In particular embodiments, a concept node 204 may represent a third-party webpage or resource hosted by a third-party system 170. The third-party webpage or resource may include, among other elements, content, a selectable or other icon, or other inter-actable object (which may be implemented, for example, in JavaScript, AJAX, or PHP codes) representing an action or activity. As an example and not by way of limitation, a third-party webpage may include a selectable icon such as “like,” “check in,” “eat,” “recommend,” or another suitable action or activity. A user viewing the third-party webpage may perform an action by selecting one of the icons (e.g., “eat”), causing a client system 130 to transmit to social-networking system 160 a message indicating the user's action. In response to the message, social-networking system 160 may create an edge (e.g., an “eat” edge) between a user node 202 corresponding to the user and a concept node 204 corresponding to the third-party webpage or resource and store edge 206 in one or more data stores.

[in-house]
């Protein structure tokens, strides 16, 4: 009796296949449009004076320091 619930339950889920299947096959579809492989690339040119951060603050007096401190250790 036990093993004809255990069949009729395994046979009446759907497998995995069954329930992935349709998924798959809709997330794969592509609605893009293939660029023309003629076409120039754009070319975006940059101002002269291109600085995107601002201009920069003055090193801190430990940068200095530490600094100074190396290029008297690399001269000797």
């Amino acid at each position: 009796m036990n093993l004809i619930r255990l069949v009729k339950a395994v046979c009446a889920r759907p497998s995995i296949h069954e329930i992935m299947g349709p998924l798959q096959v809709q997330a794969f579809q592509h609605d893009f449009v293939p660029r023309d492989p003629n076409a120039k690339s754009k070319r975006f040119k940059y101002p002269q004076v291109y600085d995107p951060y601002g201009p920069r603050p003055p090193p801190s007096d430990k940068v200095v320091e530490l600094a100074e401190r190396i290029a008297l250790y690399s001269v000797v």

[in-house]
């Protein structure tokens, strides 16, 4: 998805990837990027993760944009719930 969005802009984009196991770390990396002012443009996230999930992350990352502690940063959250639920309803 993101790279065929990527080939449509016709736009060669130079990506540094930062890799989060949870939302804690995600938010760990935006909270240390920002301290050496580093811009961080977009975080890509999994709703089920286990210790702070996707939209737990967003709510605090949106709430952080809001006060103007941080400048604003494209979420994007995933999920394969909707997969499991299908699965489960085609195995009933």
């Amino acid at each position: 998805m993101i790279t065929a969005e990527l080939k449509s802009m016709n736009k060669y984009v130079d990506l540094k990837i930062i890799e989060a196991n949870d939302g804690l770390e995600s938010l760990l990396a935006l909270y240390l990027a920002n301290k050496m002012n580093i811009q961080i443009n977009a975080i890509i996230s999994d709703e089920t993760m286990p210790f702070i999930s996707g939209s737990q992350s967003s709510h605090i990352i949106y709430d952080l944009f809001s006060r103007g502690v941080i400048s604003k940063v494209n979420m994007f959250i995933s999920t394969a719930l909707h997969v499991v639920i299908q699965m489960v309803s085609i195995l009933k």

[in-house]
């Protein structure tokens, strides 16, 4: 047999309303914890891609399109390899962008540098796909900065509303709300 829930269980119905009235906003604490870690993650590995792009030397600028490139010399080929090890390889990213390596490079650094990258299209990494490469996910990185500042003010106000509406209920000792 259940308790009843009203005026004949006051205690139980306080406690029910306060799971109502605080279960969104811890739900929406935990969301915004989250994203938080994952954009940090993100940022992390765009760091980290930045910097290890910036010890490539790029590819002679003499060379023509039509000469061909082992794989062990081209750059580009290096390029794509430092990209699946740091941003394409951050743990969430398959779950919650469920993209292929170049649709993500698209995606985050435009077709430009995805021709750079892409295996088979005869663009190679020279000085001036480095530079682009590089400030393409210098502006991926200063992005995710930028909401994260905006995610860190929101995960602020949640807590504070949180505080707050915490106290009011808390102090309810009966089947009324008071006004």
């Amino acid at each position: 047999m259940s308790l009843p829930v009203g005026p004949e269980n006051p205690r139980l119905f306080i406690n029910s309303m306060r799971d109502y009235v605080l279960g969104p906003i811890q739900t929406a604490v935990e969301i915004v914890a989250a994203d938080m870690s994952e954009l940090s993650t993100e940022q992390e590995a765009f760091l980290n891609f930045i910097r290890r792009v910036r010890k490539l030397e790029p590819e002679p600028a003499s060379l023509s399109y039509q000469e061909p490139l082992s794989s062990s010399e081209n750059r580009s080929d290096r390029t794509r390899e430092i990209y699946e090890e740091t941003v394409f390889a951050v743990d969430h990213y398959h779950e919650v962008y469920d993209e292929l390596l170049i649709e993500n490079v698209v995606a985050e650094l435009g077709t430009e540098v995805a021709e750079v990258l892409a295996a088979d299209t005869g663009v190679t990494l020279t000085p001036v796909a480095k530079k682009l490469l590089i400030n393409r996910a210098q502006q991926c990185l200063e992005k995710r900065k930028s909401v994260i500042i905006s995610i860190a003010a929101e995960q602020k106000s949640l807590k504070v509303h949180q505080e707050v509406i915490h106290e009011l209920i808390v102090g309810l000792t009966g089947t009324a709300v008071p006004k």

In particular embodiments, a pair of nodes in social graph 200 may be connected to each other by one or more edges 206. An edge 206 connecting a pair of nodes may represent a relationship between the pair of nodes. In particular embodiments, an edge 206 may include or represent one or more data objects or attributes corresponding to the relationship between a pair of nodes. As an example and not by way of limitation, a first user may indicate that a second user is a “friend” of the first user. In response to this indication, social-networking system 160 may transmit a “friend request” to the second user. If the second user confirms the “friend request,” social-networking system 160 may create an edge 206 connecting the first user's user node 202 to the second user's user node 202 in social graph 200 and store edge 206 as social-graph information in one or more of data stores 24. In the example of FIG. 2, social graph 200 includes an edge 206 indicating a friend relation between user nodes 202 of user “A” and user “B” and an edge indicating a friend relation between user nodes 202 of user “C” and user “B.” Although this disclosure describes or illustrates particular edges 206 with particular attributes connecting particular user nodes 202, this disclosure contemplates any suitable edges 206 with any suitable attributes connecting user nodes 202. As an example and not by way of limitation, an edge 206 may represent a friendship, family relationship, business or employment relationship, fan relationship, follower relationship, visitor relationship, subscriber relationship, superior/subordinate relationship, reciprocal relationship, non-reciprocal relationship, another suitable type of relationship, or two or more such relationships. Moreover, although this disclosure generally describes nodes as being connected, this disclosure also describes users or concepts as being connected. Herein, references to users or concepts being connected may, where appropriate, refer to the nodes corresponding to those users or concepts being connected in social graph 200 by one or more edges 206.